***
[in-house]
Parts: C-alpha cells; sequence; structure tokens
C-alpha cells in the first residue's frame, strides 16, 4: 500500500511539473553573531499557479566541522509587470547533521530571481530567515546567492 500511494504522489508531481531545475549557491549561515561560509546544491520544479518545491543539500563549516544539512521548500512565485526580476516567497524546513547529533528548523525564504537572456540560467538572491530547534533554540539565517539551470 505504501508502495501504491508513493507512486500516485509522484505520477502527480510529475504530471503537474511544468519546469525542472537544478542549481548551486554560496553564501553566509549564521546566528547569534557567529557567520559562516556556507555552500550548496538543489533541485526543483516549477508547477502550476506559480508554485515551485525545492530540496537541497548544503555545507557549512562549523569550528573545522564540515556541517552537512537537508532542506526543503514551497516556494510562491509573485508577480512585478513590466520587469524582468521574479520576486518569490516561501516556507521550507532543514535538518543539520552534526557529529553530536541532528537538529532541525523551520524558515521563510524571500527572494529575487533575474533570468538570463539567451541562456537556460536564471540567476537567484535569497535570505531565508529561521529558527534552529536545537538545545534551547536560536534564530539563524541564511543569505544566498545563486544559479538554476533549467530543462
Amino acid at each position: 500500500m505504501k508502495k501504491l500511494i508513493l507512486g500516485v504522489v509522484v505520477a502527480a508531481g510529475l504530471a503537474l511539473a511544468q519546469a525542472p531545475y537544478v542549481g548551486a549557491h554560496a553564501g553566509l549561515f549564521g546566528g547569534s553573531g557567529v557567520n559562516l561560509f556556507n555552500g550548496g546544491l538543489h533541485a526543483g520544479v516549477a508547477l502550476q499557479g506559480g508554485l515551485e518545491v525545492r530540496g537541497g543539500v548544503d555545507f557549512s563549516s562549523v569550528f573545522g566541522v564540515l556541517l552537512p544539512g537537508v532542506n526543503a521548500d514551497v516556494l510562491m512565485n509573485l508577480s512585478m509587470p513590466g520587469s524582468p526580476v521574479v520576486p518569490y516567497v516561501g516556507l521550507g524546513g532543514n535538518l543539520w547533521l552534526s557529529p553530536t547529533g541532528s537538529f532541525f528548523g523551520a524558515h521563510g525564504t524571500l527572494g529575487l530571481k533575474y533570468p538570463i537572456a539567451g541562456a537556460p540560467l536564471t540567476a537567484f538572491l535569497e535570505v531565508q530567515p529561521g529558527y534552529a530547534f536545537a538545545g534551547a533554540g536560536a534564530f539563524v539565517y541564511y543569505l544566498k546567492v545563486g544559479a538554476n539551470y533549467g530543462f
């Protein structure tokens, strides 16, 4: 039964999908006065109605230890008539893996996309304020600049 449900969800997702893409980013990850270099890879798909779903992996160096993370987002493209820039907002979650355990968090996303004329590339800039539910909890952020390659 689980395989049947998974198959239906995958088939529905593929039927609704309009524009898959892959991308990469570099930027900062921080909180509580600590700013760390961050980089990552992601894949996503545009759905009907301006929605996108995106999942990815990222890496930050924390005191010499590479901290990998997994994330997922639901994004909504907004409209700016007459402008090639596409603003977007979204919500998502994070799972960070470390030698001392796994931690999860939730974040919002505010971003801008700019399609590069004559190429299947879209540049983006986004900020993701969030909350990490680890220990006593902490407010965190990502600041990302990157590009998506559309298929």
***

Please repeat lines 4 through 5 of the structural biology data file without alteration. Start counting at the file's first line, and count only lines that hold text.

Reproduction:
Amino acid at each position: 500500500m505504501k508502495k501504491l500511494i508513493l507512486g500516485v504522489v509522484v505520477a502527480a508531481g510529475l504530471a503537474l511539473a511544468q519546469a525542472p531545475y537544478v542549481g548551486a549557491h554560496a553564501g553566509l549561515f549564521g546566528g547569534s553573531g557567529v557567520n559562516l561560509f556556507n555552500g550548496g546544491l538543489h533541485a526543483g520544479v516549477a508547477l502550476q499557479g506559480g508554485l515551485e518545491v525545492r530540496g537541497g543539500v548544503d555545507f557549512s563549516s562549523v569550528f573545522g566541522v564540515l556541517l552537512p544539512g537537508v532542506n526543503a521548500d514551497v516556494l510562491m512565485n509573485l508577480s512585478m509587470p513590466g520587469s524582468p526580476v521574479v520576486p518569490y516567497v516561501g516556507l521550507g524546513g532543514n535538518l543539520w547533521l552534526s557529529p553530536t547529533g541532528s537538529f532541525f528548523g523551520a524558515h521563510g525564504t524571500l527572494g529575487l530571481k533575474y533570468p538570463i537572456a539567451g541562456a537556460p540560467l536564471t540567476a537567484f538572491l535569497e535570505v531565508q530567515p529561521g529558527y534552529a530547534f536545537a538545545g534551547a533554540g536560536a534564530f539563524v539565517y541564511y543569505l544566498k546567492v545563486g544559479a538554476n539551470y533549467g530543462f
């Protein structure tokens, strides 16, 4: 039964999908006065109605230890008539893996996309304020600049 449900969800997702893409980013990850270099890879798909779903992996160096993370987002493209820039907002979650355990968090996303004329590339800039539910909890952020390659 689980395989049947998974198959239906995958088939529905593929039927609704309009524009898959892959991308990469570099930027900062921080909180509580600590700013760390961050980089990552992601894949996503545009759905009907301006929605996108995106999942990815990222890496930050924390005191010499590479901290990998997994994330997922639901994004909504907004409209700016007459402008090639596409603003977007979204919500998502994070799972960070470390030698001392796994931690999860939730974040919002505010971003801008700019399609590069004559190429299947879209540049983006986004900020993701969030909350990490680890220990006593902490407010965190990502600041990302990157590009998506559309298929």